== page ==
Extending Technological Horizons
To create a mental image of this third and last phase in a Digital Workforce Journey (DWJ), think of a river. We begin at the source, a mere trickle of water where a simple business process is chosen in the START phase and developed into a pilot RPA project. The stream is narrow and fast flowing at first until sooner or later it becomes a deep, wide watercourse that runs through the land, picking up new process automations and projects like tributaries on the way, as in the SCALE phase.
Now imagine that river becoming a delta, that fans out across the landscape delivering nutrients and life to the area as it reaches the sea. This is the EXPAND phase – the point at which all the experience, knowledge and structural organisation acquired during the journey so far really begins to show its worth as the Centre of Excellence (CoE) leverages the best of RPA and Artificial Intelligence (AI) technology. It’s the moment when the CoE ‘graduates with honours’, so to speak, and can now go on to create new automations independently and indefinitely.
This stage of course still involves ongoing advice and support from the team at Ciphix. Although the CoE may become ‘independent’ or is on its way to being so, there are always areas of consulting, technical and governance support that our years of experience and knowledge can help resolve both in the short and long term.
The organisation may also be at different stages of the journey, with progress in the area of consulting entering the EXPAND Phase, whilst on the issue of governance or technical capabilities, the enterprise still needs more time in the SCALE phase.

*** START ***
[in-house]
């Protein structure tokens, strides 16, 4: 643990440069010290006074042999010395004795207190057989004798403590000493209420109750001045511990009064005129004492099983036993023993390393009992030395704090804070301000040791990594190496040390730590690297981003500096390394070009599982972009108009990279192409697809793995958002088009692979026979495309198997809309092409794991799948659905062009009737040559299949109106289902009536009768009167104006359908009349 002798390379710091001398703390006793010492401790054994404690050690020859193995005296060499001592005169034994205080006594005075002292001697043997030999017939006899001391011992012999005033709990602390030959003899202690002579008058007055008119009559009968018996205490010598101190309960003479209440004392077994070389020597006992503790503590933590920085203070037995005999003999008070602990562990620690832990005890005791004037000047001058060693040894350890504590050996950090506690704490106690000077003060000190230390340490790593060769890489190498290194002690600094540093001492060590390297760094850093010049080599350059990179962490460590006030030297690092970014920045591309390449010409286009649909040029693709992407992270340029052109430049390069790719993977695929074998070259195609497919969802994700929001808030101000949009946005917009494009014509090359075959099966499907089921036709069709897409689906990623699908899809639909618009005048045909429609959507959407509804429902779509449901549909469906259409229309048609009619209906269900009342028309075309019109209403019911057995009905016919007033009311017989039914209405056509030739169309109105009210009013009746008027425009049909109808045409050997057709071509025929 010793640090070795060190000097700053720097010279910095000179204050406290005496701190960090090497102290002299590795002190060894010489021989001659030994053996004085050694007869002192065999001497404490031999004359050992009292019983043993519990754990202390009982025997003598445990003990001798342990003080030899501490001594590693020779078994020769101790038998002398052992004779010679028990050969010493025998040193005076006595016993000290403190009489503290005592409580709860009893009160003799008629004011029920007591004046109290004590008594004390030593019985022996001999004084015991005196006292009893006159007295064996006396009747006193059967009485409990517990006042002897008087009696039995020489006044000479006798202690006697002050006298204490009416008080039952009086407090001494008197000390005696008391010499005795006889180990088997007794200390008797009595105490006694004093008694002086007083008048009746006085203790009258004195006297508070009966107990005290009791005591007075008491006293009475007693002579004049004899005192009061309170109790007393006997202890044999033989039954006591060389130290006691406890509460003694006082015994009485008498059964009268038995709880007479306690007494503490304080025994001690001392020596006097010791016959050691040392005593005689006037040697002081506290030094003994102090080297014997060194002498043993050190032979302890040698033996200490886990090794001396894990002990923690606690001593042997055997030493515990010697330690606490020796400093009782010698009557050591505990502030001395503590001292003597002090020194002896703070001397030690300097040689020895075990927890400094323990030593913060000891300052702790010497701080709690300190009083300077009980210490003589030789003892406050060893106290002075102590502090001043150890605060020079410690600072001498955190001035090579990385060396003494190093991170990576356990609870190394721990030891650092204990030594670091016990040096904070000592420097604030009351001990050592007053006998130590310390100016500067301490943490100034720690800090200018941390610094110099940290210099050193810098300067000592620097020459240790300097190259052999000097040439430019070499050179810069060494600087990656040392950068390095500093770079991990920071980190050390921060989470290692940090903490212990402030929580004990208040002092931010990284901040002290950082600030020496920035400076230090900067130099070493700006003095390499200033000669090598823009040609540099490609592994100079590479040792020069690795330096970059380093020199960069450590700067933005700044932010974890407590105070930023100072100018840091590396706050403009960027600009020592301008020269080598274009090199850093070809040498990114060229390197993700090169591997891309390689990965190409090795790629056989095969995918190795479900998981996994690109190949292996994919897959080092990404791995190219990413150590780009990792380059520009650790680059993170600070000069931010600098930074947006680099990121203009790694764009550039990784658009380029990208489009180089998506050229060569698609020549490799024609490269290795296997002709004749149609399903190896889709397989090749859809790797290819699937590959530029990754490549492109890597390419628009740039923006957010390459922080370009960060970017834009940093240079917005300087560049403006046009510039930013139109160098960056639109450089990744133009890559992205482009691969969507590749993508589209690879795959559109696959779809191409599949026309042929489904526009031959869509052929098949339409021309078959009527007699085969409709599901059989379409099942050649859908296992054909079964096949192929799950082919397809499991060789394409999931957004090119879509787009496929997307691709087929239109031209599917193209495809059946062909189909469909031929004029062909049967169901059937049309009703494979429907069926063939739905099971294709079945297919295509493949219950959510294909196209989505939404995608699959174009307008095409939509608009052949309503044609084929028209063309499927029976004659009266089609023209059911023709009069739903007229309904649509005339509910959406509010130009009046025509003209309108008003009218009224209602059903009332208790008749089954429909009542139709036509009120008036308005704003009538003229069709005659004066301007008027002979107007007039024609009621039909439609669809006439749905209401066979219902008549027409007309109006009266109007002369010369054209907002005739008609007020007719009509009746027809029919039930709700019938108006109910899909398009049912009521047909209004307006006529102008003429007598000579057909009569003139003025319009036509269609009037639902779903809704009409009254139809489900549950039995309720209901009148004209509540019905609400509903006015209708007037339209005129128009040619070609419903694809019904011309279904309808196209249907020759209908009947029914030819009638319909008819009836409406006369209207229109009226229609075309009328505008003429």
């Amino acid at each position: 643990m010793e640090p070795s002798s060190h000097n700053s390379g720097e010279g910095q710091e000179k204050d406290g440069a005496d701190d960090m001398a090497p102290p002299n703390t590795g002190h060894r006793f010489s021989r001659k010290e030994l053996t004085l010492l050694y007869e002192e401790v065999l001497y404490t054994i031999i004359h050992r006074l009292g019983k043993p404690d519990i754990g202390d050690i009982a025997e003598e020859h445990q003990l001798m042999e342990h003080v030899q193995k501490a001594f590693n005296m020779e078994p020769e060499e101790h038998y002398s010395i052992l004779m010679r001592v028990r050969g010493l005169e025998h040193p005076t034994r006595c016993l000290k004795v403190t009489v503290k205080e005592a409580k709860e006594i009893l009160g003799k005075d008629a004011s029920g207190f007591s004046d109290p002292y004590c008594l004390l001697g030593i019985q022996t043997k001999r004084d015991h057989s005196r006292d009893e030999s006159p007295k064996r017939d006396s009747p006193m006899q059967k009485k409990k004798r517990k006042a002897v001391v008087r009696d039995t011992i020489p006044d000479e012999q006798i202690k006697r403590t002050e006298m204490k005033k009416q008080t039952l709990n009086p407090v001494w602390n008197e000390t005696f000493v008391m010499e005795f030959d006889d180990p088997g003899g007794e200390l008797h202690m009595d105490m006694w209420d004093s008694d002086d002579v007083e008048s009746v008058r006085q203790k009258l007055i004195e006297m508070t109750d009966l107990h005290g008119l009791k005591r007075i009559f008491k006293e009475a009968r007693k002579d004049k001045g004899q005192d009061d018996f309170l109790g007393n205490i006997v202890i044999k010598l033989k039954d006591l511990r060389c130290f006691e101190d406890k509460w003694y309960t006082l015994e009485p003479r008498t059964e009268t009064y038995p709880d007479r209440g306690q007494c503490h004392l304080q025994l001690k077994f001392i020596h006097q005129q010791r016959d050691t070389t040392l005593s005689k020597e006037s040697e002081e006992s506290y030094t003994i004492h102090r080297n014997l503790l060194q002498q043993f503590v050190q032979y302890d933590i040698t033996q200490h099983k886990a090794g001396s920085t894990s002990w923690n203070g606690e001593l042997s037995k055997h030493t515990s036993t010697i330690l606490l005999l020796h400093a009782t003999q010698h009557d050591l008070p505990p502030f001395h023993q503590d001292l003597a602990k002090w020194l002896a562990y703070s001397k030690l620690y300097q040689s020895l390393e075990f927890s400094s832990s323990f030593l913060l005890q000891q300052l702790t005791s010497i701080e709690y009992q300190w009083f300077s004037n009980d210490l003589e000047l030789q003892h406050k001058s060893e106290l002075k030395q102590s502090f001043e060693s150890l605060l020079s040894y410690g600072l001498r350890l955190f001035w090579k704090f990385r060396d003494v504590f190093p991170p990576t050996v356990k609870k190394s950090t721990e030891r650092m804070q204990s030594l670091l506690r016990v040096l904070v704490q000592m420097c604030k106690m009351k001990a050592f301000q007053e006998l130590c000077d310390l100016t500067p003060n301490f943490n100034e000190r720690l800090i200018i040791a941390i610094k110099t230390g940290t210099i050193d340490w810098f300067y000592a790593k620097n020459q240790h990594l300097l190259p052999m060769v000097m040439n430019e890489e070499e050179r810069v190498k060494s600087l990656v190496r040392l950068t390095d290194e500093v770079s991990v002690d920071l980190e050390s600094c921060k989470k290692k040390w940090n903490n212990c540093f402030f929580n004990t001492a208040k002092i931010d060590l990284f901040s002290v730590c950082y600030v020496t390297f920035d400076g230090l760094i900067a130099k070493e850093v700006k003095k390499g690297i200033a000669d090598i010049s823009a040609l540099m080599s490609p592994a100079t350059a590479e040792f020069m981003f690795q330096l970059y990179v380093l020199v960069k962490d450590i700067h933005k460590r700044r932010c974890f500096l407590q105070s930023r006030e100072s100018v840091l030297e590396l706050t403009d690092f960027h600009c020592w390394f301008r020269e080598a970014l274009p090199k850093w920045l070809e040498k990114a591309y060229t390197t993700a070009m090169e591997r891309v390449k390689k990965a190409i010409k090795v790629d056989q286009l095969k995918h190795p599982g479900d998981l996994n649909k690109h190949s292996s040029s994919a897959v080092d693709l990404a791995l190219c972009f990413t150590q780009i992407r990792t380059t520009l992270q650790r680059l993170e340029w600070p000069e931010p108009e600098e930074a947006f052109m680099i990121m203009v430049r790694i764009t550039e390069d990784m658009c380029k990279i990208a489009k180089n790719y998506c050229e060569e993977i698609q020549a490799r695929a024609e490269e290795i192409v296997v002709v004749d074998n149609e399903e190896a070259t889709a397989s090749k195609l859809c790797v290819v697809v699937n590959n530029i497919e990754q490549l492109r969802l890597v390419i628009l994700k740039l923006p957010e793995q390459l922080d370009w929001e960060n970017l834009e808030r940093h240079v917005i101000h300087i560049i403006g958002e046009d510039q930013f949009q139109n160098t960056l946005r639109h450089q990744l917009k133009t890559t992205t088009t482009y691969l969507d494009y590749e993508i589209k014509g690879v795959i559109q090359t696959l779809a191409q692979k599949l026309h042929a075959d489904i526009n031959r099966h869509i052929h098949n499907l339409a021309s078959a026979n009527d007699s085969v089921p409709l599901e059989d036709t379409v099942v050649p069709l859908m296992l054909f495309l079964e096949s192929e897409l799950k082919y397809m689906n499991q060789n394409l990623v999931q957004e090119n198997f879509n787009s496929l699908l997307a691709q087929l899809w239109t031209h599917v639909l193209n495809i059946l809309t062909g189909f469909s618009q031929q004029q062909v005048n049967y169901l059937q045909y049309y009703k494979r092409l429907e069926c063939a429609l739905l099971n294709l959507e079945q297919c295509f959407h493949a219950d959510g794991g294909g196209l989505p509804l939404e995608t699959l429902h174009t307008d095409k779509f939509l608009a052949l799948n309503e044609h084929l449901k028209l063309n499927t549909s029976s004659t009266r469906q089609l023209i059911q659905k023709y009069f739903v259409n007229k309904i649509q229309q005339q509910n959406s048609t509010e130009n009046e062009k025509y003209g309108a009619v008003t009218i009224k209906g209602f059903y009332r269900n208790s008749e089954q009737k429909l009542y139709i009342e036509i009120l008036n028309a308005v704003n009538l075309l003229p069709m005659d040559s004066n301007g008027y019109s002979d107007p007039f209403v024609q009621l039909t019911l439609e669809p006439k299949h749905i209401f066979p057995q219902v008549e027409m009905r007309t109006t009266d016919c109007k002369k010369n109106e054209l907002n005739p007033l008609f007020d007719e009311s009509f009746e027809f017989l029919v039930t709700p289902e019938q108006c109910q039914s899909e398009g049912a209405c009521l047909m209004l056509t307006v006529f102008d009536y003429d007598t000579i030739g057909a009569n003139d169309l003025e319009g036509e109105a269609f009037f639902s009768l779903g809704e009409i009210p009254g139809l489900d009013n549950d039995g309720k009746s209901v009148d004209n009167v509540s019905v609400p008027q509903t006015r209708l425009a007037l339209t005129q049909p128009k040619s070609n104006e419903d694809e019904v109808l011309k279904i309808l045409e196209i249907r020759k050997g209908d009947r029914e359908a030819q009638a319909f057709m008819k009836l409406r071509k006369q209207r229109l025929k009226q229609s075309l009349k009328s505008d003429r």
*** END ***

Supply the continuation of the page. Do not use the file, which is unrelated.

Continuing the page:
Nevertheless, there are a number of key steps required when entering the EXPAND phase that will enable the organisation to scale the impact of automation by continuously improving the solutions and the way of working, whilst at the same time focusing on implementing new technologies.
One step is to evaluate and expand the CoE, though Ciphix hosted workshops aimed at the entire stakeholder group and designed to review the way the business and automation teams work together and look for areas of improvement. The aim of the step is to create an ‘operational playbook’ that will serve as a reference guide for everyone involved in the process.
The hyperautomation pilot, rolled out earlier in the SCALE phase, also needs to be reviewed and put into production, in order to increase the scope of automation across the enterprise and allow for the development of new cognitive and communicative automation opportunities using AI.
All this must of course be accompanied by the creation of a way of working so that maintenance requirements can be defined and carried out, both scheduled and unscheduled (should it be necessary). This will establish a system of ongoing performance management that ensures automations will continuously improve and offer high-quality solutions.
Another excellent way to improve ways of working is by sharing experiences with others and learning from them. For this we have created the Ciphix Community – a way for our clients to connect with RPA teams from other organisations and industries, and gain insight into automation best practices through a series of events with presentations that are followed by informal opportunities to network and compare stories.